Snakes Not So Charming in the Wild
Keep your eyes open
"Snakes will not pursue you and are not aggressive unless
they feel cornered," King says. "If you find them at the base of a rock
face where they can't back up, they may seem aggressive. But given a chance,
almost every snake will flee and get away."
When you're out in nature, keep your eyes open and watch where
you're walking. Don't step across a rock or fallen tree limb, because you can't
see what's on the other side. Instead, step on the rock and then over.
"Snakes, harmless or venomous, hide under things where they
have shelter," King says. "They don't like being stepped on by people
or deer, so they tend to lie under the edge of logs or rocks."
If you live in an area with snakes, King suggests learning to
identify the venomous from non-venomous species. And forget the myth that all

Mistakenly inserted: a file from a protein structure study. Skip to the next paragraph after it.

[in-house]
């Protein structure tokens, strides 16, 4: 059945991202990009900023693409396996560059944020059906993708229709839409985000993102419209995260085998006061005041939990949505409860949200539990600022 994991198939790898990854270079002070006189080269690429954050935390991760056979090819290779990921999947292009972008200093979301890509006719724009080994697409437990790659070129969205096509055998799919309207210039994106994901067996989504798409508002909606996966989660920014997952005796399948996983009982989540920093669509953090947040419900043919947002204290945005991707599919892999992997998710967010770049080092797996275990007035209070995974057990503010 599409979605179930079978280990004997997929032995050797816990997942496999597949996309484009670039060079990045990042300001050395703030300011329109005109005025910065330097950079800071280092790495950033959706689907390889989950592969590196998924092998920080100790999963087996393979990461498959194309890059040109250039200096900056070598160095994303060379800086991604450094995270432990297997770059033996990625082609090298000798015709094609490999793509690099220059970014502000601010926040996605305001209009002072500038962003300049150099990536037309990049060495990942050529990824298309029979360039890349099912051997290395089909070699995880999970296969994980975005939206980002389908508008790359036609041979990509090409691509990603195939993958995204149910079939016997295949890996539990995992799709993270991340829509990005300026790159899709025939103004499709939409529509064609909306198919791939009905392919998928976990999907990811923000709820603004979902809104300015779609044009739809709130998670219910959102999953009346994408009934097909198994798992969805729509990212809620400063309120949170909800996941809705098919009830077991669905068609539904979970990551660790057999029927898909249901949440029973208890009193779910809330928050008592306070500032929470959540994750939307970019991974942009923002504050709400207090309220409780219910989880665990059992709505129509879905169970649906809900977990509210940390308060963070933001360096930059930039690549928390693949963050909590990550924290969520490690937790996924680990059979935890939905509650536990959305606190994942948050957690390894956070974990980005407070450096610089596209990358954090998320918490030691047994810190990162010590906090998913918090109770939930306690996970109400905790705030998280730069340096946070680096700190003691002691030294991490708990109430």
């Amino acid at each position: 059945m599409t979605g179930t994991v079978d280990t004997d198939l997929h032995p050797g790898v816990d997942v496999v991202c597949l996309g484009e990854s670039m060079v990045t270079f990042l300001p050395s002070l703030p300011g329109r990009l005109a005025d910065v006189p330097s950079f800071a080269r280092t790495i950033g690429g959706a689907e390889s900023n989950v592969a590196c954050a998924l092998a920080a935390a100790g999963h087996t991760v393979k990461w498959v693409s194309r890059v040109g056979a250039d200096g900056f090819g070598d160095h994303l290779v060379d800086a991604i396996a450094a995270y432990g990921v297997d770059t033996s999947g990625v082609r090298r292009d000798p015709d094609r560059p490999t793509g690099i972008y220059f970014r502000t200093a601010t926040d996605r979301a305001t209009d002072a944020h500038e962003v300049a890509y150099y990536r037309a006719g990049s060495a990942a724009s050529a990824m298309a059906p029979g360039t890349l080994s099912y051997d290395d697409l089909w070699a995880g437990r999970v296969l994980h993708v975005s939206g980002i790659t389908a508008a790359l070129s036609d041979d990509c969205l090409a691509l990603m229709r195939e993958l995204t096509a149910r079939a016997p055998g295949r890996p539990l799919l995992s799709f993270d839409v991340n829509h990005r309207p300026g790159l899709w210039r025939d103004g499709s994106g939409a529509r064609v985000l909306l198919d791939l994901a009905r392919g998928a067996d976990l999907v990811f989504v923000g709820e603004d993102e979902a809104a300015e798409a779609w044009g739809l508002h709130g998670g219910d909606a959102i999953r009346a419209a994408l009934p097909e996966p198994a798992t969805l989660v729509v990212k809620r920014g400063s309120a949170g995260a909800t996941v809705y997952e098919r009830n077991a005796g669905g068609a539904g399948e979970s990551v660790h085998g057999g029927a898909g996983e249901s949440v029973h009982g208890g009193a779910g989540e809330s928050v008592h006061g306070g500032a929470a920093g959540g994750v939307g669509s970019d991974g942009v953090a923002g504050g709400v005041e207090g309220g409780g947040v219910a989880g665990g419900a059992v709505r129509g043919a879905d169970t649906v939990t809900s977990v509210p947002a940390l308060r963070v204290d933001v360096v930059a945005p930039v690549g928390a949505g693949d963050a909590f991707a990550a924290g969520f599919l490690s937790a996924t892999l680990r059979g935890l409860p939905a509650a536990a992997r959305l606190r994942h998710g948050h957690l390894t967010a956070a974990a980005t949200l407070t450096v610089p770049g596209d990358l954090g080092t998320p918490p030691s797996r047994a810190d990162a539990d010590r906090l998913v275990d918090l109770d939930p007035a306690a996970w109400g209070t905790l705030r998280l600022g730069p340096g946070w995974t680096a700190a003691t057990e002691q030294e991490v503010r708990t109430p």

venomous snakes have triangle-shaped heads or oval, cat-like eyes.
"Coral snakes don't," he points out. "There simply
is no other way of doing it than getting familiar with the snakes."
The University of Florida Museum of Natural History has put
together an online field guide
(www.flmnh.ufl.edu/natsci/herpetology/fl-guide/onlineguide.htm) of the state's
snakes. "We put in a key to identify snakes, and it is written for the
layman," he says.
If you see a snake and can't identify it, don't handle it, King
warns. If you do and are bitten, try to kill the snake and bring it to the
hospital for identification. If the snake is poisonous, your prognosis and
therapy will depend on the type of snake.
"Obviously, don't get bitten twice more trying to find the
snake," says Craig S. Kitchens, MD, a professor of medicine at the
University of Florida in Gainesville.
A hematologist, Kitchens has been treating snakebites in
Florida for 20 years. He sees between 30 and 40 victims a year. From that he
has learned that the vast majority of snakebites are the result of someone
poking, teasing, or cornering a snake.
"Snakes don't fall out of trees and bite your behind,"